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    Rights statement: This is a pre-copy-editing, author-produced PDF of an article accepted for publication in International Journal of Epidemiology following peer review. The definitive publisher-authenticated version Tania King, Zoe Aitken, Allison Milner, Eric Emerson, Naomi Priest, Amalia Karahalios, Anne Kavanagh, Tony Blakely; To what extent is the association between disability and mental health in adolescents mediated by bullying? A causal mediation analysis, International Journal of Epidemiology, Volume 47, Issue 5, 1 October 2018, Pages 1402–1413, https://doi.org/10.1093/ije/dyy154 is available online at: https://academic.oup.com/ije/article/47/5/1402/5066450

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To what extent is the association between disability and mental health in adolescents mediated by bullying?: A causal mediation analysis

Research output: Contribution to journalJournal articlepeer-review

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  • T. King
  • Z. Aitken
  • A. Milner
  • E. Emerson
  • N. Priest
  • A. Karahalios
  • A. Kavanagh
  • T. Blakely
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<mark>Journal publication date</mark>1/10/2018
<mark>Journal</mark>International Journal of Epidemiology
Issue number5
Volume47
Number of pages12
Pages (from-to)1402-1413
Publication StatusPublished
Early online date3/08/18
<mark>Original language</mark>English

Abstract

Background: Disability among adolescents is associated with both poorer mental health (MH) and higher levels of bullying-victimization. Bullying, therefore, conceivably mediates the association between disability and MH. Quantifying this pathway is challenging as the exposure (disability), mediator (bullying) and outcome (MH) are subjective, and subject to dependent measurement error if the same respondent reports on two or more variables. Methods: Utilizing the counterfactual and potential outcomes approaches to causal mediation, we decomposed the total effect of disability on MH into natural indirect effects (through bullying) and natural direct effects (not through bullying) using a sample of 3409 adolescents. As the study included data from multiple informants (teacher, parent, adolescent) on the outcome (MH, as measured on the Strengths and Difficulties Questionnaire) and two informants (adolescent, parent) on the mediator (bullying), we assessed the influence of dependent measurement error. Results: For preferred analysis (using parent-reported bullying and adolescent-reported MH), the total effect was a 2.18 [95% confidence interval (CI): 0.66-3.40] lower MH score for adolescents with a disability, compared with those with no disability (strength of association equivalent to 37% of the standard deviation for MH). Bullying explained 46% of the total effect. Use of adolescent-reported bullying with adolescent-reported MH produced similar results (37% mediation, 95% CI: 12-74%). Conclusions: Disability exerts a detrimental effect on adolescent MH, and a large proportion of this appears to operate through bullying. This finding does not appear to be spurious due to dependent measurement error.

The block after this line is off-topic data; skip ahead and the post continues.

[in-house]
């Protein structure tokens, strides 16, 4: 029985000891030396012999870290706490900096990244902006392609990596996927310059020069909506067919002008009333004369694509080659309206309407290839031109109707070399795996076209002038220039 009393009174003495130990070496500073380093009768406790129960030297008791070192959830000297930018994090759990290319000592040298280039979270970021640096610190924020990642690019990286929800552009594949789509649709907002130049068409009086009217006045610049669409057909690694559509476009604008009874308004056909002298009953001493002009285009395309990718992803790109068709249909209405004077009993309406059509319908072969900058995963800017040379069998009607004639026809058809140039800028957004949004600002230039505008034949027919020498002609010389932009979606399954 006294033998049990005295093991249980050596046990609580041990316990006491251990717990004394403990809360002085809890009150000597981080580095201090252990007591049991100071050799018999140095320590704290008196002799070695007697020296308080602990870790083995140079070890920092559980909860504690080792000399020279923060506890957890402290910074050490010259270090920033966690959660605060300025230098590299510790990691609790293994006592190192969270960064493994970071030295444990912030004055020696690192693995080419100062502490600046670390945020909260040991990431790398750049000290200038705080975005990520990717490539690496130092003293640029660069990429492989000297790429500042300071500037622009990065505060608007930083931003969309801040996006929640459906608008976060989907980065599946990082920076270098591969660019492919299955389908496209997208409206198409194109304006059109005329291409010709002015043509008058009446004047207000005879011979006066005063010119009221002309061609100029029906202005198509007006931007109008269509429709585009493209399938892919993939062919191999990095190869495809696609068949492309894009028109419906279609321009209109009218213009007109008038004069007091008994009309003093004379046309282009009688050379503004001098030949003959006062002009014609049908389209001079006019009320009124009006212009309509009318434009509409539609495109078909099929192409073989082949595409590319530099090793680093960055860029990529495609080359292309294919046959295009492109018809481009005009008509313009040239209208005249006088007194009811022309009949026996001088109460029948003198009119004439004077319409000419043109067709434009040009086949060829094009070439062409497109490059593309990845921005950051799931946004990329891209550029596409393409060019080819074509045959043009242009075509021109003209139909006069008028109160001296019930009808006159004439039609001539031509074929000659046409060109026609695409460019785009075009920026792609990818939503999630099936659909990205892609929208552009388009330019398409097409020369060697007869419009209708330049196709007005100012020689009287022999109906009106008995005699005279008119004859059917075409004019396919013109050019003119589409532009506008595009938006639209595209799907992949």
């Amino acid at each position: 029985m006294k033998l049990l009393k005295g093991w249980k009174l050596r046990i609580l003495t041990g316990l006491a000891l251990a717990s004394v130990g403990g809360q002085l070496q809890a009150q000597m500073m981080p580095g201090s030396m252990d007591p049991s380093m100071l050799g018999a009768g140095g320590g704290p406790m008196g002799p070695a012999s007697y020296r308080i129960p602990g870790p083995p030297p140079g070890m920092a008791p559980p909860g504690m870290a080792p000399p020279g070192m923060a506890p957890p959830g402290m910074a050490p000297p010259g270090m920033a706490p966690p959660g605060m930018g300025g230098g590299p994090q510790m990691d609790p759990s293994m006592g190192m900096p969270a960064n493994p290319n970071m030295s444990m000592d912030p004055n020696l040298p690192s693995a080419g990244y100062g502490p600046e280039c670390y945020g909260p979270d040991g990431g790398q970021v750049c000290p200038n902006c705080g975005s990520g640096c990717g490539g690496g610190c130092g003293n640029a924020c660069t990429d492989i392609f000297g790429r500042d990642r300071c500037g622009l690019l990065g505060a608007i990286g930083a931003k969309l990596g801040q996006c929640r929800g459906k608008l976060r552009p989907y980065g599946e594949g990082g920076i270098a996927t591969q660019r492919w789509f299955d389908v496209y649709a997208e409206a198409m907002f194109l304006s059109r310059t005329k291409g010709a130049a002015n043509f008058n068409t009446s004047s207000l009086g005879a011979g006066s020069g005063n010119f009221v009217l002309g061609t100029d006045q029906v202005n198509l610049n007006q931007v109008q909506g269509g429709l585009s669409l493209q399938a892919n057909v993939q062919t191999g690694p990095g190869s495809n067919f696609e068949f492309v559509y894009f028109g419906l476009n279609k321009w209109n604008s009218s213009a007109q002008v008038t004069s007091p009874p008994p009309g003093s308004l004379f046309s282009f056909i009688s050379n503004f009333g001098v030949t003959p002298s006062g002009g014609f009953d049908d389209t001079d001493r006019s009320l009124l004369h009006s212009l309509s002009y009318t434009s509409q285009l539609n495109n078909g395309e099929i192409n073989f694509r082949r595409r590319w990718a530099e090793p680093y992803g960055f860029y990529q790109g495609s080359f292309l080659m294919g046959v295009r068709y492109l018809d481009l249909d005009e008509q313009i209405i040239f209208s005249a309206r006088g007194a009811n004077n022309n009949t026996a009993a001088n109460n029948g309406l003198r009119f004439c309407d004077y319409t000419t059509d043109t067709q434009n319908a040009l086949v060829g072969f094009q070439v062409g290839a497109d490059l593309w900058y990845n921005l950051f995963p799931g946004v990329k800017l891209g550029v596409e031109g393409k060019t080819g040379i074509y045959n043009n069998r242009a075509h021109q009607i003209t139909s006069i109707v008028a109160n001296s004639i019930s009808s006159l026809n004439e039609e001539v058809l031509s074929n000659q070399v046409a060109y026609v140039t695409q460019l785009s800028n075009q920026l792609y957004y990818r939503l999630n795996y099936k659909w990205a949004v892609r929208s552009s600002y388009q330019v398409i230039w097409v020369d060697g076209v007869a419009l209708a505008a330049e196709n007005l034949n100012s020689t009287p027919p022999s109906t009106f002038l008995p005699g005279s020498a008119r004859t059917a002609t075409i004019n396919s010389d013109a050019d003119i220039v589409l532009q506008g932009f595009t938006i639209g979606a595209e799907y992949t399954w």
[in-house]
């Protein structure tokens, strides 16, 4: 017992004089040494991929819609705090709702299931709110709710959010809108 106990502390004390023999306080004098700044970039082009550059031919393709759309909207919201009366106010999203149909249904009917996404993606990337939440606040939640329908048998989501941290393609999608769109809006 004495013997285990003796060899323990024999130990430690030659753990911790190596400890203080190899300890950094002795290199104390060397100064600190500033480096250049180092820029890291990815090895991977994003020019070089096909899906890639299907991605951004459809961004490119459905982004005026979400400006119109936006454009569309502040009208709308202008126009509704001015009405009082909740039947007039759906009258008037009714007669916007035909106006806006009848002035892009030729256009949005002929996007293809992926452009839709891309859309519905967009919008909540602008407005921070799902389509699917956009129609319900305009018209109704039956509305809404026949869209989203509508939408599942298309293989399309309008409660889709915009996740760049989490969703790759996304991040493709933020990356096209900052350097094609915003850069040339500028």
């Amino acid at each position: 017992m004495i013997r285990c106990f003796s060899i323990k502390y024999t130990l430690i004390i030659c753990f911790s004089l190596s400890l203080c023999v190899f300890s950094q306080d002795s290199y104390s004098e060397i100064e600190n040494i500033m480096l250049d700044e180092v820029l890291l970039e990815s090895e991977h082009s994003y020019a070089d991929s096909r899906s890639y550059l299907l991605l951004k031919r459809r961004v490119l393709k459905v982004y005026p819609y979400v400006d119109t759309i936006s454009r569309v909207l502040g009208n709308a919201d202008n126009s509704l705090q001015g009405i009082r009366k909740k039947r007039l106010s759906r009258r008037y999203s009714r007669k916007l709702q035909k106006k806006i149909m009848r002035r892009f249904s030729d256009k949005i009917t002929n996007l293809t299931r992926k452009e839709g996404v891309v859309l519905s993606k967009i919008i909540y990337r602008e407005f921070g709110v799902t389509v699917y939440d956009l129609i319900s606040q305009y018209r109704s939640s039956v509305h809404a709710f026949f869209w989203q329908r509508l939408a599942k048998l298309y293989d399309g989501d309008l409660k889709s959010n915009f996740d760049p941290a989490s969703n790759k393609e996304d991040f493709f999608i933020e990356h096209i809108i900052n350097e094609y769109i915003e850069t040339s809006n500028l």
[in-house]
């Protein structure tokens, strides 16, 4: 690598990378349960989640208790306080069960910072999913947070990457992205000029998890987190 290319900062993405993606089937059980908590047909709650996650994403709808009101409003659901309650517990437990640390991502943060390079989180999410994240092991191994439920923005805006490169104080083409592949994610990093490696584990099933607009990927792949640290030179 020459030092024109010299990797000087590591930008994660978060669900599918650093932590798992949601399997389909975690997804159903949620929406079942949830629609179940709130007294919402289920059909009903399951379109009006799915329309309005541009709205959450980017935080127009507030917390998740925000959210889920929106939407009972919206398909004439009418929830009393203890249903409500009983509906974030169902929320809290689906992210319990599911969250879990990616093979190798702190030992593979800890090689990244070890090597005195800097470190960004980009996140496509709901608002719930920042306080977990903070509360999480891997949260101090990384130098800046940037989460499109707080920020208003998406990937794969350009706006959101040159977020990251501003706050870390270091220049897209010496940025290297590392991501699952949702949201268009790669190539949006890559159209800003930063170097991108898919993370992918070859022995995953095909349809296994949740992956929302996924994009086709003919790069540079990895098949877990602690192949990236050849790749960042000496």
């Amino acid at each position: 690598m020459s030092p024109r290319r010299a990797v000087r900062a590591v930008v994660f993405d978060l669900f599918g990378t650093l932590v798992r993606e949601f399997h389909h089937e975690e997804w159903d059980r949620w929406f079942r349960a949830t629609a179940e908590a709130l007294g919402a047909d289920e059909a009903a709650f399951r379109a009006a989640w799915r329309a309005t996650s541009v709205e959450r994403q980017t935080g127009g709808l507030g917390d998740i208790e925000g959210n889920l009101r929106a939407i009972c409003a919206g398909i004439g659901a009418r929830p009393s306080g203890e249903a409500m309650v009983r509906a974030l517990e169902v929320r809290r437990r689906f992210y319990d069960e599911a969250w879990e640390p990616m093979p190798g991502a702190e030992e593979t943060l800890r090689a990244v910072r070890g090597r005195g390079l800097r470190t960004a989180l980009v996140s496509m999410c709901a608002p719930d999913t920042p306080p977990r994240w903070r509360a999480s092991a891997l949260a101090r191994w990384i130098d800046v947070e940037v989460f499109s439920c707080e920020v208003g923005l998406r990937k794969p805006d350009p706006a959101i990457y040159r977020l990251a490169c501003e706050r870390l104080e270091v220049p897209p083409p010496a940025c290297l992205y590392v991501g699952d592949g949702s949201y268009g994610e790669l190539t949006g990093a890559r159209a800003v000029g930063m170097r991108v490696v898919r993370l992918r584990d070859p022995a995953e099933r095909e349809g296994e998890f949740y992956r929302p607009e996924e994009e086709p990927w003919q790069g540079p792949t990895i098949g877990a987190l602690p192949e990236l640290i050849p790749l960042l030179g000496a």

Bibliographic note

This is a pre-copy-editing, author-produced PDF of an article accepted for publication in International Journal of Epidemiology following peer review. The definitive publisher-authenticated version Tania King, Zoe Aitken, Allison Milner, Eric Emerson, Naomi Priest, Amalia Karahalios, Anne Kavanagh, Tony Blakely; To what extent is the association between disability and mental health in adolescents mediated by bullying? A causal mediation analysis, International Journal of Epidemiology, Volume 47, Issue 5, 1 October 2018, Pages 1402–1413, https://doi.org/10.1093/ije/dyy154 is available online at: https://academic.oup.com/ije/article/47/5/1402/5066450